7 Signs You Should Cancel Some of Your Credit Cards
by Lyle Daly | Updated July 21, 2021 - First published on Feb. 23, 2021
Do you have more credit cards than you can handle? These are the signs that it's time to cut back.
There's no one-size-fits-all answer to how many credit cards you should have. Some consumers prefer one or two cards. Others open many different cards to take advantage of all their different benefits.
There are, however, some signs you've opened too many credit cards. In that situation, your cards could be doing you more harm than good. If you notice any of the following issues, canceling some of your cards could be the best way to get control.
1. You're missing payments
Every time you miss a credit card payment, the card issuer can charge you a late fee. Once a payment is 30 days or more late, it will do serious damage to your credit score.
A single missed payment could be an honest mistake. Credit card companies will also usually waive your first late fee as a courtesy if you call and ask.
Multiple missed payments are a sign of a larger problem. If you can't keep track of all your credit card payments, you probably have too many cards to manage.
2. You're getting into credit card debt
It's fine to have multiple credit cards when you control your spending and pay them off in full every month. This is a great way to maximize credit card rewards without paying any interest.
But as many consumers find out, keeping your spending in check is easier said than done. It also gets more difficult when you have more credit available.
If your cards' balances have been creeping upward, try to focus on paying off your credit card debt, and then cut back on your credit cards. Over time, interest charges will cost you more than what you can earn from any perks on your credit cards.
3. You can't keep track of which cards to use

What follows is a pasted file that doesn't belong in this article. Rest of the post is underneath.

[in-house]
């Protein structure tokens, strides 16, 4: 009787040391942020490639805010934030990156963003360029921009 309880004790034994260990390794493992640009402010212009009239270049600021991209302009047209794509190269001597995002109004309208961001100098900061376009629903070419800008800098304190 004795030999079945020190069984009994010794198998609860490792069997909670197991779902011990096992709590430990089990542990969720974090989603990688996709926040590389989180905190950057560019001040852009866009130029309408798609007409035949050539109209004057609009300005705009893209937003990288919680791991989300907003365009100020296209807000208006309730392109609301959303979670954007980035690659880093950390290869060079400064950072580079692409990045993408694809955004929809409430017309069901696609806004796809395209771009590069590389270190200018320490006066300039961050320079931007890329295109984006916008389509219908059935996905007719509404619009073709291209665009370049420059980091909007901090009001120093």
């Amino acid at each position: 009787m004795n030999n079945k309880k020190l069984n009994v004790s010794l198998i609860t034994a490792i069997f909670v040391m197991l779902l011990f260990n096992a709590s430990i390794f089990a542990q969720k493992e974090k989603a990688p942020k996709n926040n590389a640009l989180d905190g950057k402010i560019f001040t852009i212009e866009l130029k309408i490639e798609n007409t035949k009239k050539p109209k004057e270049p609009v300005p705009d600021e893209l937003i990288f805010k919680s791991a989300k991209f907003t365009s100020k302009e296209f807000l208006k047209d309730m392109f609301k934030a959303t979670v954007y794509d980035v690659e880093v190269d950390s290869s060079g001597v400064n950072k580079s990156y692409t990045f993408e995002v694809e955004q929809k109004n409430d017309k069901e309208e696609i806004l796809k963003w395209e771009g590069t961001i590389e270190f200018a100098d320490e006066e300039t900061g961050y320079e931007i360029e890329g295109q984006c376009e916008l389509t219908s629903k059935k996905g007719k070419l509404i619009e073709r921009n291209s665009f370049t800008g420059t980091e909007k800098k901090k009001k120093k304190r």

The tricky part about having rewards credit cards with different bonus categories is remembering which cards to use for which purchases.
You could certainly earn more rewards when you have cards for gas, groceries, dining, wholesale clubs, and so on. But this does make the checkout process much more complicated.
If you're constantly questioning which card to use, you'd likely benefit from simplifying your options.
4. You've lost opportunities for sign-up bonuses
Sign-up bonuses are one of the most rewarding parts of opening new credit cards. Given how valuable these bonuses are, it's also a big loss if you miss out on one.
Not fulfilling the requirements for a sign-up bonus almost always means you're having trouble managing your credit cards. That's especially true if you were trying to get multiple bonuses simultaneously.
5. Your credit score is dropping
Credit card applications and new credit card accounts are both factors that can affect your credit score. However, they're two of the smaller scoring criteria, so they don't have too much of an impact. Your payment history and your credit utilization ratio are much more important.
Assuming your payment history and your credit utilization are good, your credit score should either be stable or on the rise. If it's going down, you may have opened too many credit cards recently.
6. The annual fees are wrecking your budget
Credit cards with annual fees can be worth it for the features they offer, but having too many of them can become a problem.
You could find that all the annual fees you're paying get in the way of your financial goals. Even worse, they could be making it harder to pay your bills. In either of those situations, you need to get rid of at least some of those cards.
Keep in mind that you can often downgrade a credit card to a no-annual-fee version instead of canceling it. Downgrading is a good alternative if you'd like to keep the card open and avoid the annual fee.
7. You have credit cards you never use
It probably doesn't make sense to keep a card you never use. You're not benefiting from it. It's just one more card to manage.
There are two exceptions: The first is that you shouldn't close your oldest credit cards. Since the age of your credit accounts is part of your credit score, you're better off keeping older accounts open.
The second situation when it's bad to close a credit card is if it will significantly raise your credit utilization. Closing a card means you lose its credit line, so your credit utilization will go up. That could hurt your credit score if you have high balances on other credit cards.
As valuable as the best credit cards can be, you can have too much of a good thing. All the issues above are reasons to reconsider how many credit cards you have. In this case, cutting back could help you come out ahead.
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